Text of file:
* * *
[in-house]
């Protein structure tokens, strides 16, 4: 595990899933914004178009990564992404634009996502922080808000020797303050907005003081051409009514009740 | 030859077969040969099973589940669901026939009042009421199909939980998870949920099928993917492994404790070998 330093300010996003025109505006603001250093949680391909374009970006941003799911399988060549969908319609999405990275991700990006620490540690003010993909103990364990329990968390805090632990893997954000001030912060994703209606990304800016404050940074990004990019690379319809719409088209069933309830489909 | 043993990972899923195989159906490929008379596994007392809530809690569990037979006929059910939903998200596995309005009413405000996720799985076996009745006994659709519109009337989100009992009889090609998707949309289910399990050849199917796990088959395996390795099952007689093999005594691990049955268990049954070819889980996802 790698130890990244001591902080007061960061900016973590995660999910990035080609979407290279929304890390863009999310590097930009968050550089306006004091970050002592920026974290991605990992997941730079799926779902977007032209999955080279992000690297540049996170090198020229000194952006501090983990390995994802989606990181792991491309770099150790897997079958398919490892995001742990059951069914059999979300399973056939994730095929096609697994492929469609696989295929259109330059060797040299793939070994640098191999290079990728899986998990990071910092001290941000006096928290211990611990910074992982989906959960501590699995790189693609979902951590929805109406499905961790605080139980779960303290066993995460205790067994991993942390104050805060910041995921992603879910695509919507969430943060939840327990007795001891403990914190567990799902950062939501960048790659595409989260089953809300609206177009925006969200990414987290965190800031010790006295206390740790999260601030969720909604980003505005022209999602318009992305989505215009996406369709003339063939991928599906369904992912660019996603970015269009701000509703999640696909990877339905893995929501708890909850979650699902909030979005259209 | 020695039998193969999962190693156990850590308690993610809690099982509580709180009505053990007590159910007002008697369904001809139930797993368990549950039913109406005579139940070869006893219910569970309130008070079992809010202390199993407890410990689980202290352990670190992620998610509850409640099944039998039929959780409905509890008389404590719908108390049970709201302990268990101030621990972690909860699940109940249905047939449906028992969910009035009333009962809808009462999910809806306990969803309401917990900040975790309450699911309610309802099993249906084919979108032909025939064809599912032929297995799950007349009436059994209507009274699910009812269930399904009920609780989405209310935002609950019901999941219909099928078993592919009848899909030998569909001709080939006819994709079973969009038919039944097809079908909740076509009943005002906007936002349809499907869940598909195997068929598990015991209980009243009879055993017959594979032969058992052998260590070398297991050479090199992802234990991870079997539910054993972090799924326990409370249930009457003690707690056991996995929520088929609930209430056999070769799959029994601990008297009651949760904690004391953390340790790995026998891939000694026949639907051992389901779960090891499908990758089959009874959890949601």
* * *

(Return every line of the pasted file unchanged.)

[in-house]
């Protein structure tokens, strides 16, 4: 595990899933914004178009990564992404634009996502922080808000020797303050907005003081051409009514009740 | 030859077969040969099973589940669901026939009042009421199909939980998870949920099928993917492994404790070998 330093300010996003025109505006603001250093949680391909374009970006941003799911399988060549969908319609999405990275991700990006620490540690003010993909103990364990329990968390805090632990893997954000001030912060994703209606990304800016404050940074990004990019690379319809719409088209069933309830489909 | 043993990972899923195989159906490929008379596994007392809530809690569990037979006929059910939903998200596995309005009413405000996720799985076996009745006994659709519109009337989100009992009889090609998707949309289910399990050849199917796990088959395996390795099952007689093999005594691990049955268990049954070819889980996802 790698130890990244001591902080007061960061900016973590995660999910990035080609979407290279929304890390863009999310590097930009968050550089306006004091970050002592920026974290991605990992997941730079799926779902977007032209999955080279992000690297540049996170090198020229000194952006501090983990390995994802989606990181792991491309770099150790897997079958398919490892995001742990059951069914059999979300399973056939994730095929096609697994492929469609696989295929259109330059060797040299793939070994640098191999290079990728899986998990990071910092001290941000006096928290211990611990910074992982989906959960501590699995790189693609979902951590929805109406499905961790605080139980779960303290066993995460205790067994991993942390104050805060910041995921992603879910695509919507969430943060939840327990007795001891403990914190567990799902950062939501960048790659595409989260089953809300609206177009925006969200990414987290965190800031010790006295206390740790999260601030969720909604980003505005022209999602318009992305989505215009996406369709003339063939991928599906369904992912660019996603970015269009701000509703999640696909990877339905893995929501708890909850979650699902909030979005259209 | 020695039998193969999962190693156990850590308690993610809690099982509580709180009505053990007590159910007002008697369904001809139930797993368990549950039913109406005579139940070869006893219910569970309130008070079992809010202390199993407890410990689980202290352990670190992620998610509850409640099944039998039929959780409905509890008389404590719908108390049970709201302990268990101030621990972690909860699940109940249905047939449906028992969910009035009333009962809808009462999910809806306990969803309401917990900040975790309450699911309610309802099993249906084919979108032909025939064809599912032929297995799950007349009436059994209507009274699910009812269930399904009920609780989405209310935002609950019901999941219909099928078993592919009848899909030998569909001709080939006819994709079973969009038919039944097809079908909740076509009943005002906007936002349809499907869940598909195997068929598990015991209980009243009879055993017959594979032969058992052998260590070398297991050479090199992802234990991870079997539910054993972090799924326990409370249930009457003690707690056991996995929520088929609930209430056999070769799959029994601990008297009651949760904690004391953390340790790995026998891939000694026949639907051992389901779960090891499908990758089959009874959890949601």